However, Mr. Guité's situation is, as far as I know, not replicated anywhere else in government.

In that context, many people in government argue that the current situation is stifling. However, it is a pendulum, as the cliché goes, and it will come back to an appropriate level.

J. McElligott, Calgary: The sponsorship debacle was a critical factor in determining the government we have today. However, after all the uproar, I am still unclear as to what extent the Liberal Party of Canada has formally acknowledged its role in the affair, and more particularly, what money or benefits, if any, it acknowledges to have received. More importantly, has any money been repaid by the LPC? I recall a series of lofty, but profoundly conditional and ambiguous undertakings, but no unequivocal acceptance of responsibility.

Daniel Leblanc: The Liberal Party of Canada has suffered the steepest price for a political party, which is losing an election. I won't pretend for a second that the sponsorship scandal was the only reason for that situation, but it obviously contributed, especially in Quebec.

In addition, the Liberal Party did repay more than $1-million to the government, although it was the Liberal government of Paul Martin that accepted that amount as the rightful one. The Conservative Party would wanted more money, but in my view, it was a clear acceptance that something wrong had occurred.

Elmo Harris, Niagara, Canada: The opposition parties have characterized the Liberal Party as corrupt because of the events surrounding the sponsorship scandal. Is this a fair characterization of all members of the Liberal Party or was this a misguided scheme of just a few people with ties to the Liberal Party? Did any Liberal politicians receive any financial benefit from the sponsorship program?

Daniel Leblanc: Thanks for the question, Mr. Harris, which raises an interesting issue.

What I think is important to point out is that when the sponsorship scandal gained national prominence in 2004, many Liberals were arguing that it was the work of corrupt bureaucrats and admen. Then it became an issue of "rogue" Liberals or a "parallel" group inside the Liberal Party.

However, as the Gomery inquiry showed, the people involved in illicit cash transactions in the Liberal Party were high-ranking officials, including two one-time director-generals of the Quebec wing of the Liberal Party of Canada. In addition, two "bagmen" who were linked to cash transactions were official fundraisers for the Liberal Party.

Regarding the question whether politicians received financial benefits, there is no proof of any elected official being engaged in such illicit activity. However, the opposition parties have argued that the Liberal Party received electoral benefits from the sponsorship scandal, given that some of the "dirty money" was used to fight elections, particularly against Bloc Québécois candidates in Quebec.

Shirley Verinder, Winnipeg: Whatever happened to Alain Richard, the former Groupaction VP who was threatened and had to leave Canada for his own safety?

Daniel Leblanc: I am not aware of Mr. Richard's whereabouts, but he is still involved in sending emails and information to a number of reporters denouncing various irregularities involving advertising firms that had close ties to the previous Liberal government.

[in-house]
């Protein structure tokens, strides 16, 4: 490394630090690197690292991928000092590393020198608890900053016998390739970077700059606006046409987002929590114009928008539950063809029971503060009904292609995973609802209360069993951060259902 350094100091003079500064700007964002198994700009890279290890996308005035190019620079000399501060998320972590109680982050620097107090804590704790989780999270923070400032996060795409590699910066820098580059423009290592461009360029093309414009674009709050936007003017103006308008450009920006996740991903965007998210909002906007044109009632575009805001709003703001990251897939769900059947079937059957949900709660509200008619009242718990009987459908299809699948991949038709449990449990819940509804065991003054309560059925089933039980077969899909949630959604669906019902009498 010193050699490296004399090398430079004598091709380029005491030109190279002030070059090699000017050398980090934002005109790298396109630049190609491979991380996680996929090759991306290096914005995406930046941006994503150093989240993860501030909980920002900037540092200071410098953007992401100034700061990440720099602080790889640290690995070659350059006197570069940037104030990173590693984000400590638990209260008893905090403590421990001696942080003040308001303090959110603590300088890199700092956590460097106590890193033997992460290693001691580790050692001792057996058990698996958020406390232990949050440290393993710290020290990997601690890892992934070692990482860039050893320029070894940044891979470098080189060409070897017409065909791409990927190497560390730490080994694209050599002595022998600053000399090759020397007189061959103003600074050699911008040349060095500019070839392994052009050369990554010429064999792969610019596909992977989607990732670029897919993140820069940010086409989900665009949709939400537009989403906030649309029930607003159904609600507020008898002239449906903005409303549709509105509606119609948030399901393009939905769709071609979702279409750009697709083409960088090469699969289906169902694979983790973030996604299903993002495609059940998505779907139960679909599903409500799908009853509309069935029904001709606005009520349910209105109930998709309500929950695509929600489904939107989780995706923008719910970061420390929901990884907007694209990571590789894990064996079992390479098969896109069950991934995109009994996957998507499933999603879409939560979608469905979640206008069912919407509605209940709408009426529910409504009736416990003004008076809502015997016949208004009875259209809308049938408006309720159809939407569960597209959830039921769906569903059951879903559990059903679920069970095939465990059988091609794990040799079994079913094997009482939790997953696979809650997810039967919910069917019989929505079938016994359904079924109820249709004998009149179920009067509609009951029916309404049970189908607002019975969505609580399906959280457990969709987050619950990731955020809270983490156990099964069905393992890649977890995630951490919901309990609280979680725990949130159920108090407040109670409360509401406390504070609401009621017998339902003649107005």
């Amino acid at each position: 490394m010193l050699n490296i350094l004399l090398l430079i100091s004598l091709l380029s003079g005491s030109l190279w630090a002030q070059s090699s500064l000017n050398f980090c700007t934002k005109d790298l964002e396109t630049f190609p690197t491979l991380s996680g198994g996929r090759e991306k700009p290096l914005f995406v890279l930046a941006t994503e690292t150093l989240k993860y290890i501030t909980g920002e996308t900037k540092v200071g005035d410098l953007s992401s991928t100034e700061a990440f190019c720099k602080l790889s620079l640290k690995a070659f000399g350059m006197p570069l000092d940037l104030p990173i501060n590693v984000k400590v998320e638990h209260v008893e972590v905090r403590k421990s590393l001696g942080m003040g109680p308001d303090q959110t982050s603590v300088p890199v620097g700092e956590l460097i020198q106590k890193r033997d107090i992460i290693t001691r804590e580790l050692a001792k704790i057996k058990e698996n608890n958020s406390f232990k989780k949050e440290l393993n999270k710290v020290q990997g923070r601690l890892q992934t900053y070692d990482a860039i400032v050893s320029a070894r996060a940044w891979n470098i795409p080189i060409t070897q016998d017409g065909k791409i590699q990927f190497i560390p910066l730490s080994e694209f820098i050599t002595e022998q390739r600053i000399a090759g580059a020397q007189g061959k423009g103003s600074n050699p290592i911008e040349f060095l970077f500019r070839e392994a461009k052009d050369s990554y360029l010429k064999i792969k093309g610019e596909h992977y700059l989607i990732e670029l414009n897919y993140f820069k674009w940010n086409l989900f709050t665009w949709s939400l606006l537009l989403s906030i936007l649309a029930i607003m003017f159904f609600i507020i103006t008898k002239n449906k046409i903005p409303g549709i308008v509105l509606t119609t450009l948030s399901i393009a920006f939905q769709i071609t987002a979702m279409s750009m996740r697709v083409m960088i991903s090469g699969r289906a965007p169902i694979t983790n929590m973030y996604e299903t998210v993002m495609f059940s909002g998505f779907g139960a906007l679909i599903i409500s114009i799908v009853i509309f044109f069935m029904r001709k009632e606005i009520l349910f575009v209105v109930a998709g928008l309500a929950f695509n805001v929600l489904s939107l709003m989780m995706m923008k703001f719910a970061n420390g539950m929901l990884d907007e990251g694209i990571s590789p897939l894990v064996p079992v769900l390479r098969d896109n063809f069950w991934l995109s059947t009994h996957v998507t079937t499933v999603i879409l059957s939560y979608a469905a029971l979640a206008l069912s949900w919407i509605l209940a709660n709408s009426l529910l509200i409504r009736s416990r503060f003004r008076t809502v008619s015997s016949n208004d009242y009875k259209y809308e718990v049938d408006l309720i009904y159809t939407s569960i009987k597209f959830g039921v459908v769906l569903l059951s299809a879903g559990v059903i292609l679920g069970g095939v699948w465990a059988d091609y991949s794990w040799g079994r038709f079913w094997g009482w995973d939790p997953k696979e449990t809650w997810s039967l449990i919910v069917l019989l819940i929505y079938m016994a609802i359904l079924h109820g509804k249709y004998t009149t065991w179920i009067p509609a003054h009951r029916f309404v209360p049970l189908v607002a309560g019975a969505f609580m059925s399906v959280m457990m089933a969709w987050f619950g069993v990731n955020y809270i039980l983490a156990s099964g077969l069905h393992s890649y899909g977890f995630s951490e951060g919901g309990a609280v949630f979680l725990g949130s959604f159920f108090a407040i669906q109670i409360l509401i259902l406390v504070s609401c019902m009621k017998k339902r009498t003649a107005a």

Pete Diamant, Canada: The most recent Environics poll shows that support for sovereignty has risen dramatically (to 52%) since the Conservative win (34%). The Conservatives had little to do with the sponsorship disgrace. Is the lack of credibility of the Liberals as well as the Conservative stance on military buildup and disregard for environmental issues pushing this country towards partition? Is the only hope reopening the nationhood issue?

Daniel Leblanc: I think that in the current situation, with a Liberal government in Quebec City, the issue of sovereignty remains hypothetical, and it is harder to gauge the exact level of support in the province.

The upcoming elections at the federal and the provincial levels - maybe in the spring in both cases - will be of great significance. In that context, it will be interesting to see who is the federal leader if André Boisclair and the Parti Québécois form the next government.

R. Carriere, Maritimes: Mr. Leblanc: Congratulations and thank you for putting government on notice that cheating and stealing will mostly be uncovered! Although ad agencies and lesser players like Chuck Guité have been handed sentences, it wouldn't take a giant intellect to know that this "program" and its kickbacks were organized at a much higher level. That stated, has the RCMP investigation ended concerning political figures including Chrétien, Carle, and friends? If so, why?

Daniel Leblanc: The RCMP line is that the investigations are "ongoing." I have never heard of the police asking questions about former prime minister Jean Chrétien or his former senior aide Jean Carle. However, I know they have asked questions about other former Liberal supporters.

John Hinkley, Thornhill: Do you expect more to come on the sponsorship scandal? My personal feelings are that those in the know within the federal Liberal party have purposely stayed out of the current leadership race due to such expectations.

Daniel Leblanc: My personal view on this, having followed the situation since 1999, is that most everybody who was a big player in the sponsorship scandal has been identified in one way or another in media stories and at the Gomery inquiry.

What is still to come is the identity of the people who will face new charges of fraud. Media reports in Quebec state that there are likely five people in that situation.